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Mortgage product choice hits highest level in over 15 years – Moneyfacts

  • 08/01/2024
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Mortgage product choice hits highest level in over 15 years – Moneyfacts
The total number of mortgage products on the market has nearly doubled year-on-year to 5,899 in January, a report has found.

According to Moneyfacts, this is the highest level since Mach 2008 when there were 6,192 products on the market.

It is also an increase of 200 compared to December last year and is up from 3,643 in January 2023.

The availability of deals at 95 per cent loan to value (LTV) grew to its largest level since September 2022 at 270. This is an increase from 132 in January 2023 and from 253 at the end of last year.

At 90 per cent LTV, the number of products rose from 718 to 733 between December and January and is up from 435 in January last year.

The product count at 60 per cent LTV jumped from 623 to 682 month-on-month and is an increase from 484 in January last year.

The report continued that the average shelf life of a mortgage deal had gone up to 21 days, which is the longest timeframe since June 2023 when the shelf life stood at 22 days.

Regarding mortgage pricing, average mortgage rates for two and five-year fixed rates fell for the fifth month in a row.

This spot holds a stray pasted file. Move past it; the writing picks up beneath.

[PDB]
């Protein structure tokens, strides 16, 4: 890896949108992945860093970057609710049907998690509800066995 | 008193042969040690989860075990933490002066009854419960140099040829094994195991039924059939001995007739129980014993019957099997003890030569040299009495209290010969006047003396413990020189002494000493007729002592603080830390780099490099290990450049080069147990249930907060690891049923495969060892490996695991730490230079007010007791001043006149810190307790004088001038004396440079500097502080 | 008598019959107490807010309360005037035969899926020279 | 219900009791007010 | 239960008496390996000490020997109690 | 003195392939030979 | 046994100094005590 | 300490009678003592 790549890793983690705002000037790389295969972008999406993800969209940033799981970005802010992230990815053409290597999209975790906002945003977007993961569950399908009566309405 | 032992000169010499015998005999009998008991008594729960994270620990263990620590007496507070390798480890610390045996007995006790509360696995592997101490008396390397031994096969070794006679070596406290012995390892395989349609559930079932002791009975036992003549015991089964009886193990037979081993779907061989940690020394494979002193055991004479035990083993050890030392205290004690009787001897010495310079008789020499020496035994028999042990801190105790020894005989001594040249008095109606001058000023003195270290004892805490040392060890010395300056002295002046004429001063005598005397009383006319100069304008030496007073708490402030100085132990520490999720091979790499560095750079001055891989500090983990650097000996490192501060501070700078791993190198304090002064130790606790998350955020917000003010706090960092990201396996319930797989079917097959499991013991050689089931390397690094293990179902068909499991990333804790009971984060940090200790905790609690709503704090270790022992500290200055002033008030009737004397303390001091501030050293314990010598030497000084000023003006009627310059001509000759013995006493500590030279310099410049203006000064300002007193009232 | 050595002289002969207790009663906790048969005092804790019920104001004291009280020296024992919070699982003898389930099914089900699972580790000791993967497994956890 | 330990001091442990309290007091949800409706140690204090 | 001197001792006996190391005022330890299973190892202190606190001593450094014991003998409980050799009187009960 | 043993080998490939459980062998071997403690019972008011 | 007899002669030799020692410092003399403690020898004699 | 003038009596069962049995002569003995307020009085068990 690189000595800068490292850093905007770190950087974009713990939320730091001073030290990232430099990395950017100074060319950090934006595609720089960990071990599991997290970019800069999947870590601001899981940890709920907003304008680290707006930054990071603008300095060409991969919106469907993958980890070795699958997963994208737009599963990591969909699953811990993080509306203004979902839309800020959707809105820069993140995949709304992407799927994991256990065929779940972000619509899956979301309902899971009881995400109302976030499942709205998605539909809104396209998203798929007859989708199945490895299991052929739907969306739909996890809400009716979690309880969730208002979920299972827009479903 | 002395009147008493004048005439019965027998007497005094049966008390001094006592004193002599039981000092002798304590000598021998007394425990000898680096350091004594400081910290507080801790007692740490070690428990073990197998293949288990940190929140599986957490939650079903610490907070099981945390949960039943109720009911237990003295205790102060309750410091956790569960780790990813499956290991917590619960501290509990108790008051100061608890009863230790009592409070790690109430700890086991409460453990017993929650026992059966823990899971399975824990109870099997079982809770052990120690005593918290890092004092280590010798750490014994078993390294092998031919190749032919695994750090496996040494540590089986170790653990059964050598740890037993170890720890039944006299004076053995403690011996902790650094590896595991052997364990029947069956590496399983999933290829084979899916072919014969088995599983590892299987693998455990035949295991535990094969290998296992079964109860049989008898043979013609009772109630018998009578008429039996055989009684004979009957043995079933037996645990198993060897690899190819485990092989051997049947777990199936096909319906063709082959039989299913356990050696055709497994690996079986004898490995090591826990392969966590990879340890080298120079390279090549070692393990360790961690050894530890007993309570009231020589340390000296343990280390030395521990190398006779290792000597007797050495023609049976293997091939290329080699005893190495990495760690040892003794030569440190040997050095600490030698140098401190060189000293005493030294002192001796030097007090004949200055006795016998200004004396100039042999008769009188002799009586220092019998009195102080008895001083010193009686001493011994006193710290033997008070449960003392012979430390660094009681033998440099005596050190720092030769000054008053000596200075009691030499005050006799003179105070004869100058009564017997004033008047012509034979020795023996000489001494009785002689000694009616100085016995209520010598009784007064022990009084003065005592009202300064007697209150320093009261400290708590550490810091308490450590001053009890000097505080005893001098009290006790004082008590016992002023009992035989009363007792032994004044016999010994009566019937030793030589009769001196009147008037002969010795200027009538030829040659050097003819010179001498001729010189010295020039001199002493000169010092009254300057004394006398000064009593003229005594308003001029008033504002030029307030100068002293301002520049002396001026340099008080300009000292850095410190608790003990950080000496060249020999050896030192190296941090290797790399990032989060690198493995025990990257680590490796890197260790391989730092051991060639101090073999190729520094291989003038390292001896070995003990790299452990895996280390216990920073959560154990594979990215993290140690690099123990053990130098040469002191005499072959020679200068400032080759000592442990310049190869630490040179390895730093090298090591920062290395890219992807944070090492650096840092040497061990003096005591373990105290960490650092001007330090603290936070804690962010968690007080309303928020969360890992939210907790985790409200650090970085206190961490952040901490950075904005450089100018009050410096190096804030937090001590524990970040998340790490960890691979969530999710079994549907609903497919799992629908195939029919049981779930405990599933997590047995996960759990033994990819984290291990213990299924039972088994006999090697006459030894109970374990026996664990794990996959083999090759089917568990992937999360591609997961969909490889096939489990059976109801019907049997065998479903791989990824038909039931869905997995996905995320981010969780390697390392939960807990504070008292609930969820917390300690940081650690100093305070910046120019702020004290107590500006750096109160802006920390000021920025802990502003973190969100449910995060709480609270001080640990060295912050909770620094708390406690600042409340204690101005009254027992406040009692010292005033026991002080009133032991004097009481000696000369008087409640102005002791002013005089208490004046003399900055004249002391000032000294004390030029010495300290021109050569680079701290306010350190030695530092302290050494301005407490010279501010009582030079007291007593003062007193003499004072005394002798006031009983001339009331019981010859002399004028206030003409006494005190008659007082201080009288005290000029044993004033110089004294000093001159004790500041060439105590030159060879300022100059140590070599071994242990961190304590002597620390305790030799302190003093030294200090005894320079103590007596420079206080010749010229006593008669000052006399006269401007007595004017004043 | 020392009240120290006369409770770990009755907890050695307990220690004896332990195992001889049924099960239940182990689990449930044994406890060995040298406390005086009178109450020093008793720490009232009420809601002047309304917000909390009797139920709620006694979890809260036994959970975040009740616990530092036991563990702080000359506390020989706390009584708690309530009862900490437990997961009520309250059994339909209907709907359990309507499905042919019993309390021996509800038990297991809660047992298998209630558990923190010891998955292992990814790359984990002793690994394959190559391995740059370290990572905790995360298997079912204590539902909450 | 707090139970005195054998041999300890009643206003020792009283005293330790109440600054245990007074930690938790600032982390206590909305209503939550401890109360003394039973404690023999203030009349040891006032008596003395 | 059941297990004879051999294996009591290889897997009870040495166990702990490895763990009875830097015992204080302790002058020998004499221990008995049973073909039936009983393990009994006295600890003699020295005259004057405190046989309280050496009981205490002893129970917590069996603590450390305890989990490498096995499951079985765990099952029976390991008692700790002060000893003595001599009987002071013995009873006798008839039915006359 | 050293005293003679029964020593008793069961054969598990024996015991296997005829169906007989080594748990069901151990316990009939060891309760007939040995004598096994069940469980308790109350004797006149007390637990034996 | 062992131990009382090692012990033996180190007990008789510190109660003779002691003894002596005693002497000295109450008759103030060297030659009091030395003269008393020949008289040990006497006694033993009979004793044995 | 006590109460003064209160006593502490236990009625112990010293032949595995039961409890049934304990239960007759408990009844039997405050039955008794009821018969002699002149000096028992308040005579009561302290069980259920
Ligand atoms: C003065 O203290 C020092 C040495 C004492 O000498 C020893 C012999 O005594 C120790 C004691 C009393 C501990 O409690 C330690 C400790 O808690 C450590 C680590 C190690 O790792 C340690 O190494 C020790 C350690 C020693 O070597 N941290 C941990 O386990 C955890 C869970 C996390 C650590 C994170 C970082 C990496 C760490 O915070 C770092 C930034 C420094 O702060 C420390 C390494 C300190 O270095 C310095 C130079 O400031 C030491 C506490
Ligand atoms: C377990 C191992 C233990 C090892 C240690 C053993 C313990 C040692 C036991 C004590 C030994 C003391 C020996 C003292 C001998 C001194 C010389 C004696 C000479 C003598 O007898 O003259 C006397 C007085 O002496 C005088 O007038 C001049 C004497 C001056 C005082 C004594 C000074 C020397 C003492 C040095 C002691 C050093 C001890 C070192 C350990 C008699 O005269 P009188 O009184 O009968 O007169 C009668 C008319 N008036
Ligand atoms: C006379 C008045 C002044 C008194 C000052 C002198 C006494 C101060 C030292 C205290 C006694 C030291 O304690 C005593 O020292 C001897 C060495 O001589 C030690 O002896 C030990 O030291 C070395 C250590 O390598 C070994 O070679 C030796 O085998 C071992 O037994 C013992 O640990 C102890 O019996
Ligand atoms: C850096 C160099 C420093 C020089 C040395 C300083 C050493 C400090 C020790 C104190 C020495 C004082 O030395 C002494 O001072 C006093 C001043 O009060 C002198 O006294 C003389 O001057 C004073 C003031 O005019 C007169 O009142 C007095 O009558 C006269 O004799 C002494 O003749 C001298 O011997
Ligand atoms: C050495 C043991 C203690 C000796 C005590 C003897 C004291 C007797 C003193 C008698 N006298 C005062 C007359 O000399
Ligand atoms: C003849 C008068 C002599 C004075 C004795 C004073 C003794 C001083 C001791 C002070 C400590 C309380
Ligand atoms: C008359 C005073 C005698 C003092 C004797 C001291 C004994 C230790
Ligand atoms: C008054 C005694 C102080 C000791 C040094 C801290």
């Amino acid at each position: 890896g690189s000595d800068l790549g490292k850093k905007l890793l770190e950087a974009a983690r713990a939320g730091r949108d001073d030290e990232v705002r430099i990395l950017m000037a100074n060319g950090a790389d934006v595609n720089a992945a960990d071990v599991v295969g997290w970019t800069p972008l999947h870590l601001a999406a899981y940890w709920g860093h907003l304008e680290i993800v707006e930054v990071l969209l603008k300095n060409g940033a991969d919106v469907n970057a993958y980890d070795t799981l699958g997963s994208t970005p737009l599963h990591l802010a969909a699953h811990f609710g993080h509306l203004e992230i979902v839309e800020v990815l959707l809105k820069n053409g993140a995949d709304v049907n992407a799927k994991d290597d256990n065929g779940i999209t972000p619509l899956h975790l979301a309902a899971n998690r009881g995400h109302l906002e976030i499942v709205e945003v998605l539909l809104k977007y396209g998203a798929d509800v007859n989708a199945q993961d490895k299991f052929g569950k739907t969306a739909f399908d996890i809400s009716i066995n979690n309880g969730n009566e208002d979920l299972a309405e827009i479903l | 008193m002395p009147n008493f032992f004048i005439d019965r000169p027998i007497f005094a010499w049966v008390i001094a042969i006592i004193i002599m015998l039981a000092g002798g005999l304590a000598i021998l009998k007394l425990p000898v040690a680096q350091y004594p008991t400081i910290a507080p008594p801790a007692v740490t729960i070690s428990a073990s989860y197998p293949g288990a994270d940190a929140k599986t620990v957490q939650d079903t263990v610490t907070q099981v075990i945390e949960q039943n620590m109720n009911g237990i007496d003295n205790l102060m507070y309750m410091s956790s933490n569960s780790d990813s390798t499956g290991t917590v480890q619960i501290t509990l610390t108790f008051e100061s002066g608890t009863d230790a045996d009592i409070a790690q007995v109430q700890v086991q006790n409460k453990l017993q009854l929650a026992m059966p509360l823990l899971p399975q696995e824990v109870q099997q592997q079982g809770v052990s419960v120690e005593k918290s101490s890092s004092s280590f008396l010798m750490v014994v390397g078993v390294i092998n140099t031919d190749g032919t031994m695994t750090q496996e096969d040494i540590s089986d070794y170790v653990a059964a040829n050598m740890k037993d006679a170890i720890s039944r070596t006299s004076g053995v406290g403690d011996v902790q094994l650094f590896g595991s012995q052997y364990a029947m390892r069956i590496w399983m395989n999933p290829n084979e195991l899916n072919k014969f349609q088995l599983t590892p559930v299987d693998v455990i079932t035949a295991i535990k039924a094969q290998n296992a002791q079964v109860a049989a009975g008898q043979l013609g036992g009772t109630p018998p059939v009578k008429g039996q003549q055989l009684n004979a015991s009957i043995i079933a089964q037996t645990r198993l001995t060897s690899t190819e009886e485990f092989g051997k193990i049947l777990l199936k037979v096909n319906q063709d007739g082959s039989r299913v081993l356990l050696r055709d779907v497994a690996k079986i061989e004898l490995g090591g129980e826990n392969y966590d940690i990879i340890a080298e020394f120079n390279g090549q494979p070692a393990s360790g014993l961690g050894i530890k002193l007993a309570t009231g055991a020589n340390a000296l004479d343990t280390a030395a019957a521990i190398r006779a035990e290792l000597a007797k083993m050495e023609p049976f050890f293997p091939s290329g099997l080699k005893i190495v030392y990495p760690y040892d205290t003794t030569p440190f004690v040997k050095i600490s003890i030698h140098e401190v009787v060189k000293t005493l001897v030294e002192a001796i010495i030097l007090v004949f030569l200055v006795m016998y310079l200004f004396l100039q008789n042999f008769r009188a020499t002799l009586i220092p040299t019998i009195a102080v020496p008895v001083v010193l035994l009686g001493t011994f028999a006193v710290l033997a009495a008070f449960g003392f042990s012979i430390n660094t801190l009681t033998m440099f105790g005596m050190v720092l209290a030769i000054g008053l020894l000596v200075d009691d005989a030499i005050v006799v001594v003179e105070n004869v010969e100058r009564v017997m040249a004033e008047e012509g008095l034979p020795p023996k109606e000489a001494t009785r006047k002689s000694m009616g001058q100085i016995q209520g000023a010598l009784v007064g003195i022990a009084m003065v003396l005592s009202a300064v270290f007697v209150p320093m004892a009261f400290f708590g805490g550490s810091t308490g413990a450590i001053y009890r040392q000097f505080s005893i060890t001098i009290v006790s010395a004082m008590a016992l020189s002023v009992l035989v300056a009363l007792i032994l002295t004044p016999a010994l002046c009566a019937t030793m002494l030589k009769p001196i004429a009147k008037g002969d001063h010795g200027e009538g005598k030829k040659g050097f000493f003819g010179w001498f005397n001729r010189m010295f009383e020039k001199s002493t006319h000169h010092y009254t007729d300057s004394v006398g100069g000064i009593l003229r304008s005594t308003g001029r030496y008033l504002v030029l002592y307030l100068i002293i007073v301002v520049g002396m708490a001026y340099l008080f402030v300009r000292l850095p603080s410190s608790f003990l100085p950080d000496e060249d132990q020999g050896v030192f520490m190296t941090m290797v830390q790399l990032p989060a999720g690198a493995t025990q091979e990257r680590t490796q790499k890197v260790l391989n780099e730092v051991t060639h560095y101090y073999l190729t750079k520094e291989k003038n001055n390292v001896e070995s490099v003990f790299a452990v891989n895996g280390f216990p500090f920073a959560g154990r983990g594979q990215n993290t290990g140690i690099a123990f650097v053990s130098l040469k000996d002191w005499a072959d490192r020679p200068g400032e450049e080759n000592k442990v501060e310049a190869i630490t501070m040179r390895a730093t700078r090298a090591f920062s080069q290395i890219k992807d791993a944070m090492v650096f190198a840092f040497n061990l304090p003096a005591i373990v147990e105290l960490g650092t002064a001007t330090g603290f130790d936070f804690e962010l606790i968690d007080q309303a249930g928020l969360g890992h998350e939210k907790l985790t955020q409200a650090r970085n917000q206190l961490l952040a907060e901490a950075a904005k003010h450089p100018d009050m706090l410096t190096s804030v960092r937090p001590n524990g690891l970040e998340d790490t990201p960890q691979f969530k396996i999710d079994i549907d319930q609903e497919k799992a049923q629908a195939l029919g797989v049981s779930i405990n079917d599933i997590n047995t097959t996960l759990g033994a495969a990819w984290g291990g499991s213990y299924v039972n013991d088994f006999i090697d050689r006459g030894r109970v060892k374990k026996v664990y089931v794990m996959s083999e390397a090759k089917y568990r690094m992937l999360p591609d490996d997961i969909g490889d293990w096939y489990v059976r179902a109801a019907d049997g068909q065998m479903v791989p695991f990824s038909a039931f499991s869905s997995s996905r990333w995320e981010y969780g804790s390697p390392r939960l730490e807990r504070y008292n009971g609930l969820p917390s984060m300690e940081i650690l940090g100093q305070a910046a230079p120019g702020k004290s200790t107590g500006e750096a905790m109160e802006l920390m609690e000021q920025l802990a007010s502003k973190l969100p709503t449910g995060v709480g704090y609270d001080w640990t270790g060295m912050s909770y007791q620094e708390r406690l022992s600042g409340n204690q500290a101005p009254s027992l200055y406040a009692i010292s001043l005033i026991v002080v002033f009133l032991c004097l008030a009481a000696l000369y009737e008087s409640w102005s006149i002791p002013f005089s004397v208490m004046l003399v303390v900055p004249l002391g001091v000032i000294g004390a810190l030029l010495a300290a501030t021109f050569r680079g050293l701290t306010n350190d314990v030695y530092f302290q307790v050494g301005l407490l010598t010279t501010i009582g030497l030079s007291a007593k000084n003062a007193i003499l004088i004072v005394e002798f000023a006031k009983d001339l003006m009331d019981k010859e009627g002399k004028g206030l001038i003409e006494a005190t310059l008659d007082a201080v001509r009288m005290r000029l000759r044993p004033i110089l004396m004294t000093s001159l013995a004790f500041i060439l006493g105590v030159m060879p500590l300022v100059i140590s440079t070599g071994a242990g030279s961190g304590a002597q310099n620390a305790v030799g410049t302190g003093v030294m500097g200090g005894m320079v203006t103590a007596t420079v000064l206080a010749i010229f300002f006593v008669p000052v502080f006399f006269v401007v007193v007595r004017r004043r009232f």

The average two and five-year fixed rate came to 5.93 per cent and 5.5 per cent respectively, and the last time they dipped below six per cent was June 2023.

The average standard variable rate (SVR) now stands at 8.18 per cent, which is 0.1 per cent lower than December figures but up from 6.64 per cent in January last year.

The average two-year tracker variable mortgage rate contracted month-on-month to 6.15 per cent but is up from 4.48 per cent in the same period last year.


Higher number of products and better pricing ‘great relief’ for borrowers

Rachel Springall, finance expert at Moneyfacts, said consecutive reductions to the overall average two and five-year fixed rates would be of “great relief for borrowers looking to refinance this year”.

She continued: “The volatility surrounding mortgage rate pricing eased, as the average mortgage shelf life rose from 17 days to 21 days, the highest figure recorded in over six months. There are big expectations for fixed mortgage rates to fall in the coming weeks, so some borrowers may choose to wait patiently for the right time to change their deal or buy their first home.”

Springall said those comparing different mortgage offers may be “pleased to see a big uplift in choice”, as products experienced the largest month-on-month increase since September 2023.

“A rise in choice and cheaper mortgage rates are promising signs for those looking to refinance this year. However, those coming off either a two or five-year fixed mortgage will be paying around three per cent more on their mortgage, based on our average rates, when they lock into a similar term for peace of mind. Despite this, it would be cheaper than reverting to an SVR, which charge over eight per cent on average,” she explained.

Springall continued that those with a limited deposit or equity were “benefiting from an increase in product choice and lower mortgage rates”.

She said while the availability at 95 per cent LTV had increased to its highest level since September and the average two and five-year fixed rates were their lowest since June last year, if borrowers could stretch their deposit to 10 per cent they would “find greater choice and cheaper rates”.

“Consumers would be wise to seek advice to assess the latest offers based on true cost and not be swayed by a headline grabbing rate,” Springall concluded.



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